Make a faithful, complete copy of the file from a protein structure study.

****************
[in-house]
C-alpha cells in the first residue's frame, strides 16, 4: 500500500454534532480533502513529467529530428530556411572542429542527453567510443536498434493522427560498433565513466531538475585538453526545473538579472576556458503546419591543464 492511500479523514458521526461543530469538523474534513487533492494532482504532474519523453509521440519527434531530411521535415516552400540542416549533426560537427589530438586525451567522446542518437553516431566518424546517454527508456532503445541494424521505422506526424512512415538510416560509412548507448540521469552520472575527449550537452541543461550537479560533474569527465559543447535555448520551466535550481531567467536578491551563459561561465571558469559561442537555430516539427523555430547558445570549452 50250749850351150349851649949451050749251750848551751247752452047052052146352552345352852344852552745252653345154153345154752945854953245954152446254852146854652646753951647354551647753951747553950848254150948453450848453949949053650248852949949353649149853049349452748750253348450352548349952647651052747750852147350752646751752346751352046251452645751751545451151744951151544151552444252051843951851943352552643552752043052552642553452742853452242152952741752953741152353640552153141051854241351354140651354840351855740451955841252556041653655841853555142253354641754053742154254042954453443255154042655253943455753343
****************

[in-house]
C-alpha cells in the first residue's frame, strides 16, 4: 500500500454534532480533502513529467529530428530556411572542429542527453567510443536498434493522427560498433565513466531538475585538453526545473538579472576556458503546419591543464 492511500479523514458521526461543530469538523474534513487533492494532482504532474519523453509521440519527434531530411521535415516552400540542416549533426560537427589530438586525451567522446542518437553516431566518424546517454527508456532503445541494424521505422506526424512512415538510416560509412548507448540521469552520472575527449550537452541543461550537479560533474569527465559543447535555448520551466535550481531567467536578491551563459561561465571558469559561442537555430516539427523555430547558445570549452 50250749850351150349851649949451050749251750848551751247752452047052052146352552345352852344852552745252653345154153345154752945854953245954152446254852146854652646753951647354551647753951747553950848254150948453450848453949949053650248852949949353649149853049349452748750253348450352548349952647651052747750852147350752646751752346751352046251452645751751545451151744951151544151552444252051843951851943352552643552752043052552642553452742853452242152952741752953741152353640552153141051854241351354140651354840351855740451955841252556041653655841853555142253354641754053742154254042954453443255154042655253943455753343